Embracing The Scheduling Conflicts

For the first time in a long time, Donda’s House had to be in 3 different locations (unintentionally) at the same time. Generally, we are able to avoid these types of conflicts by being able to reschedule or postpone things. That was not the case tonight. When I first realized that we had to be in three different locations my emotional responses were:

(1) Panic

(2) Resolve

(3) Anxiety

(4) Relief

My initial reaction was to panic, because I knew that I could not personally physically be in three locations at one time. Then I moved in to resolve, all three of the events were very important and I was determined to figure out a way to make it work. Then I moved in to anxiety, once I realized where I physically had to be, would I be able find the help that I needed to be in the other locations, and after sending e-mails, text messages and SOS calls, I received more than enough responses to my call, making me feel a sense of relief.

This experience reminded me of a few things. First, we do not have the capacity to do all that needs to be done or to be all of the places we need to be (or are wanted). We have to be able to assess our values and our needs, and make our decisions based on those values and needs. For me, funding and development are the highest priority in terms of need for Donda’s House, so if I have to make a choice between funding and development and other things, funding is going to be my first choice. Second, we don’t have to assume that we are operating in binary (yes/no, black/white, either/or). By operating in binary, I would have either canceled the other events, or altered our initial commitment to participate in those events. Instead, I determined that other people could represent and speak to and for the organization, so we could in fact, be in two places at one time.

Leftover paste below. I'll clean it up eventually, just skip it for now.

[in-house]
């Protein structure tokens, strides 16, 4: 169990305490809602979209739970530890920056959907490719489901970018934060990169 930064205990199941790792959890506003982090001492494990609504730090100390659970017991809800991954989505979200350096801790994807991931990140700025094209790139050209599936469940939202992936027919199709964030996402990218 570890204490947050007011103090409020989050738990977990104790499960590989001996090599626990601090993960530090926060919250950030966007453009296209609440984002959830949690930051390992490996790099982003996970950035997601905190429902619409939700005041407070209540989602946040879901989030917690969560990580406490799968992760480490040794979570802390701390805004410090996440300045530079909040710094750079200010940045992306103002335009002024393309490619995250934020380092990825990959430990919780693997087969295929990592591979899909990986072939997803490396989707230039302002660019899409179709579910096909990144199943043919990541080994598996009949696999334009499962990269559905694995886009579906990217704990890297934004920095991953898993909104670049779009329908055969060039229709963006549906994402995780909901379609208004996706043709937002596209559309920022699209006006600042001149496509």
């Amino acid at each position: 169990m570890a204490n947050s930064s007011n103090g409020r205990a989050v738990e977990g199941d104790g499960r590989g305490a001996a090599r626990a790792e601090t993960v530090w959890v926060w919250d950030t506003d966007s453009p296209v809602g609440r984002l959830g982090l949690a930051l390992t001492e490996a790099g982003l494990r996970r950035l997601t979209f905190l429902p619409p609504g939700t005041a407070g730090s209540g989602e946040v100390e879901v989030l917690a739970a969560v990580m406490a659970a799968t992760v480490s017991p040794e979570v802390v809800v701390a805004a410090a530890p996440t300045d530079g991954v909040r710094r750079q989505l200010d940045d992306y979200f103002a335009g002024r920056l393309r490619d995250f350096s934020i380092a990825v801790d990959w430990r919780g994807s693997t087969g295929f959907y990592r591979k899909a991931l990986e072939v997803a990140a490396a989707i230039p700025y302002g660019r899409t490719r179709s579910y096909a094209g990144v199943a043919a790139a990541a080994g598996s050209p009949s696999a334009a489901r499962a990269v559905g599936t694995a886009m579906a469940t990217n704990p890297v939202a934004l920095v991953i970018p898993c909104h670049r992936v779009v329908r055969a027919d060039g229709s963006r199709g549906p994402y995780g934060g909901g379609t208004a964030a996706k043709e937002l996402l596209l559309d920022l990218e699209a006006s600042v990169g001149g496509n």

Lastly, I was reminded of the importance of asking for help. We can never be too prideful, or too timid to be able to ask others for assistance. The worst that can happen is that someone can say no, but people cannot help you/us/me if they don’t know that you/we/I need help. As you seek to grow and “scale” you have to be comfortable with allowing other people to lead, and you have to encourage other people to take ownership of and leadership of the organization.

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